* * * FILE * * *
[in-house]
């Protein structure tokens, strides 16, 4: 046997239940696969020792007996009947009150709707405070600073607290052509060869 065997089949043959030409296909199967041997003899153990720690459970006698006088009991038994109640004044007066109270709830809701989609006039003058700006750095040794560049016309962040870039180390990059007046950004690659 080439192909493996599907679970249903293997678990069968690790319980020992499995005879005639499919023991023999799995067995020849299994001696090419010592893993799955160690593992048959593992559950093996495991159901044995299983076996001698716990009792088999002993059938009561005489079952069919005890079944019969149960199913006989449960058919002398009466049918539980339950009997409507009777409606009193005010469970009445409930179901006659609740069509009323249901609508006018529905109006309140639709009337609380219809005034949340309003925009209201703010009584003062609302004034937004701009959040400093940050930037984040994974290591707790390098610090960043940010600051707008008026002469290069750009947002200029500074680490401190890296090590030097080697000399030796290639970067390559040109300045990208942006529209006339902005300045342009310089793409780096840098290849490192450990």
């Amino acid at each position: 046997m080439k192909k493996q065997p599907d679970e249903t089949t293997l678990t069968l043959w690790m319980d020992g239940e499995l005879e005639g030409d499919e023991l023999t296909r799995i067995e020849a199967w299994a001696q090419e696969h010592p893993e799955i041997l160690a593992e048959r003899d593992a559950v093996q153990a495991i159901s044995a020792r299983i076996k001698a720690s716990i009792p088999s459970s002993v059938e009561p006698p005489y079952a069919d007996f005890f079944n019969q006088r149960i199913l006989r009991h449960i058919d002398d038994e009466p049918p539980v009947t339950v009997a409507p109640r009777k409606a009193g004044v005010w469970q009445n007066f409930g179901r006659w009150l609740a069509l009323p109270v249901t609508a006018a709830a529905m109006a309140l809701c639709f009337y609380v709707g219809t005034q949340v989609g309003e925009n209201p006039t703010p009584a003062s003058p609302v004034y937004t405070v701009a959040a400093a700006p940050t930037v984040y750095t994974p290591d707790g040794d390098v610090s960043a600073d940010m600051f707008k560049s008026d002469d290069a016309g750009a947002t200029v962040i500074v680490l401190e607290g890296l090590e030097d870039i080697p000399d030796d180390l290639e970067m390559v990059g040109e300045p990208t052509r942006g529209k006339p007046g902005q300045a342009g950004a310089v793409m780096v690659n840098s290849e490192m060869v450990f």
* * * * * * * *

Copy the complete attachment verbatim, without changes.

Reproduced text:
[in-house]
């Protein structure tokens, strides 16, 4: 046997239940696969020792007996009947009150709707405070600073607290052509060869 065997089949043959030409296909199967041997003899153990720690459970006698006088009991038994109640004044007066109270709830809701989609006039003058700006750095040794560049016309962040870039180390990059007046950004690659 080439192909493996599907679970249903293997678990069968690790319980020992499995005879005639499919023991023999799995067995020849299994001696090419010592893993799955160690593992048959593992559950093996495991159901044995299983076996001698716990009792088999002993059938009561005489079952069919005890079944019969149960199913006989449960058919002398009466049918539980339950009997409507009777409606009193005010469970009445409930179901006659609740069509009323249901609508006018529905109006309140639709009337609380219809005034949340309003925009209201703010009584003062609302004034937004701009959040400093940050930037984040994974290591707790390098610090960043940010600051707008008026002469290069750009947002200029500074680490401190890296090590030097080697000399030796290639970067390559040109300045990208942006529209006339902005300045342009310089793409780096840098290849490192450990």
């Amino acid at each position: 046997m080439k192909k493996q065997p599907d679970e249903t089949t293997l678990t069968l043959w690790m319980d020992g239940e499995l005879e005639g030409d499919e023991l023999t296909r799995i067995e020849a199967w299994a001696q090419e696969h010592p893993e799955i041997l160690a593992e048959r003899d593992a559950v093996q153990a495991i159901s044995a020792r299983i076996k001698a720690s716990i009792p088999s459970s002993v059938e009561p006698p005489y079952a069919d007996f005890f079944n019969q006088r149960i199913l006989r009991h449960i058919d002398d038994e009466p049918p539980v009947t339950v009997a409507p109640r009777k409606a009193g004044v005010w469970q009445n007066f409930g179901r006659w009150l609740a069509l009323p109270v249901t609508a006018a709830a529905m109006a309140l809701c639709f009337y609380v709707g219809t005034q949340v989609g309003e925009n209201p006039t703010p009584a003062s003058p609302v004034y937004t405070v701009a959040a400093a700006p940050t930037v984040y750095t994974p290591d707790g040794d390098v610090s960043a600073d940010m600051f707008k560049s008026d002469d290069a016309g750009a947002t200029v962040i500074v680490l401190e607290g890296l090590e030097d870039i080697p000399d030796d180390l290639e970067m390559v990059g040109e300045p990208t052509r942006g529209k006339p007046g902005q300045a342009g950004a310089v793409m780096v690659n840098s290849e490192m060869v450990f």